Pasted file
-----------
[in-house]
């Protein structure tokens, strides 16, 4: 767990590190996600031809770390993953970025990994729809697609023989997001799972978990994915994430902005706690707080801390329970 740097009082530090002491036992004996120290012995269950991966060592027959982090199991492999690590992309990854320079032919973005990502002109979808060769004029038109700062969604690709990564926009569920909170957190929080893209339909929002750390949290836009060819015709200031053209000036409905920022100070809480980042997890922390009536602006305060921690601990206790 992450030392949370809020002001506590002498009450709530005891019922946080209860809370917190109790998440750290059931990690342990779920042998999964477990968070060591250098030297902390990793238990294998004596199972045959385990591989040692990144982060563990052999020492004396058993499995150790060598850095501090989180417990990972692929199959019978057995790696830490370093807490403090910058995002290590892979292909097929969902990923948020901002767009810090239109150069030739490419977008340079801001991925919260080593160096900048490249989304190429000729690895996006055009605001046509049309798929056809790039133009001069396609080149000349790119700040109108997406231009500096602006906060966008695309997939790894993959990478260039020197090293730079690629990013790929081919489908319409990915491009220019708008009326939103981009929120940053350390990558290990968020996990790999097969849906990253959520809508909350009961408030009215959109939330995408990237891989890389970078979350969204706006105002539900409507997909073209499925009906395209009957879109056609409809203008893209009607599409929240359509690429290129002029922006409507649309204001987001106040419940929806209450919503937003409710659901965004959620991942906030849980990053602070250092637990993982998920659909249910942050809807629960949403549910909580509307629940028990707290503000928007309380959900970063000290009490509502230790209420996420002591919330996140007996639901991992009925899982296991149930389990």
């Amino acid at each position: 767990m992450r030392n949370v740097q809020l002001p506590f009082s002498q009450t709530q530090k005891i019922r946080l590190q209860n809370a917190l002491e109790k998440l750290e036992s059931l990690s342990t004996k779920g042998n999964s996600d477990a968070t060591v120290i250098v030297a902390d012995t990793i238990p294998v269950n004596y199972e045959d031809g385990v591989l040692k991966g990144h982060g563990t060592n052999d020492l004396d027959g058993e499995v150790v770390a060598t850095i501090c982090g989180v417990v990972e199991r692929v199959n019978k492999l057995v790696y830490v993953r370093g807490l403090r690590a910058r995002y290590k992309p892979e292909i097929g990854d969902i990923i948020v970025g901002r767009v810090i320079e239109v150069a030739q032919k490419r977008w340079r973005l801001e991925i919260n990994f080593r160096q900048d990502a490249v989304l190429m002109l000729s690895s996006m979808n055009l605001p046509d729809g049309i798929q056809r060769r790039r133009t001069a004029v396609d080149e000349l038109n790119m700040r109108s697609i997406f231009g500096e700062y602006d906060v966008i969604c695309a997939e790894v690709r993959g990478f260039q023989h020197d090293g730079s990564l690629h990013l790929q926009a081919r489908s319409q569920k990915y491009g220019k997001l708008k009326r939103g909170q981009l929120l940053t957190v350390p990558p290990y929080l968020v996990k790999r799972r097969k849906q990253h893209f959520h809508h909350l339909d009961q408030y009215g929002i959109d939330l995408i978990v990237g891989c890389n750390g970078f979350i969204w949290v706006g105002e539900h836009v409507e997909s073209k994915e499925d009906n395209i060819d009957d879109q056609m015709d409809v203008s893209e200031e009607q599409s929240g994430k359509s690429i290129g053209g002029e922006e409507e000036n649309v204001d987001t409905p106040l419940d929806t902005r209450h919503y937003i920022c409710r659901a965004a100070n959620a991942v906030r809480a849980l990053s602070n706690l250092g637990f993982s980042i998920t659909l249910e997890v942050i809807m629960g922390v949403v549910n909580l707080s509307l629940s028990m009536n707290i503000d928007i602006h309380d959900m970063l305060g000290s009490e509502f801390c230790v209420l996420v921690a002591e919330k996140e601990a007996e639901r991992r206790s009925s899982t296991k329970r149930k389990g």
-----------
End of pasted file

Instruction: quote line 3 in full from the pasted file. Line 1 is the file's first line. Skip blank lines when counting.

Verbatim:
């Amino acid at each position: 767990m992450r030392n949370v740097q809020l002001p506590f009082s002498q009450t709530q530090k005891i019922r946080l590190q209860n809370a917190l002491e109790k998440l750290e036992s059931l990690s342990t004996k779920g042998n999964s996600d477990a968070t060591v120290i250098v030297a902390d012995t990793i238990p294998v269950n004596y199972e045959d031809g385990v591989l040692k991966g990144h982060g563990t060592n052999d020492l004396d027959g058993e499995v150790v770390a060598t850095i501090c982090g989180v417990v990972e199991r692929v199959n019978k492999l057995v790696y830490v993953r370093g807490l403090r690590a910058r995002y290590k992309p892979e292909i097929g990854d969902i990923i948020v970025g901002r767009v810090i320079e239109v150069a030739q032919k490419r977008w340079r973005l801001e991925i919260n990994f080593r160096q900048d990502a490249v989304l190429m002109l000729s690895s996006m979808n055009l605001p046509d729809g049309i798929q056809r060769r790039r133009t001069a004029v396609d080149e000349l038109n790119m700040r109108s697609i997406f231009g500096e700062y602006d906060v966008i969604c695309a997939e790894v690709r993959g990478f260039q023989h020197d090293g730079s990564l690629h990013l790929q926009a081919r489908s319409q569920k990915y491009g220019k997001l708008k009326r939103g909170q981009l929120l940053t957190v350390p990558p290990y929080l968020v996990k790999r799972r097969k849906q990253h893209f959520h809508h909350l339909d009961q408030y009215g929002i959109d939330l995408i978990v990237g891989c890389n750390g970078f979350i969204w949290v706006g105002e539900h836009v409507e997909s073209k994915e499925d009906n395209i060819d009957d879109q056609m015709d409809v203008s893209e200031e009607q599409s929240g994430k359509s690429i290129g053209g002029e922006e409507e000036n649309v204001d987001t409905p106040l419940d929806t902005r209450h919503y937003i920022c409710r659901a965004a100070n959620a991942v906030r809480a849980l990053s602070n706690l250092g637990f993982s980042i998920t659909l249910e997890v942050i809807m629960g922390v949403v549910n909580l707080s509307l629940s028990m009536n707290i503000d928007i602006h309380d959900m970063l305060g000290s009490e509502f801390c230790v209420l996420v921690a002591e919330k996140e601990a007996e639901r991992r206790s009925s899982t296991k329970r149930k389990g």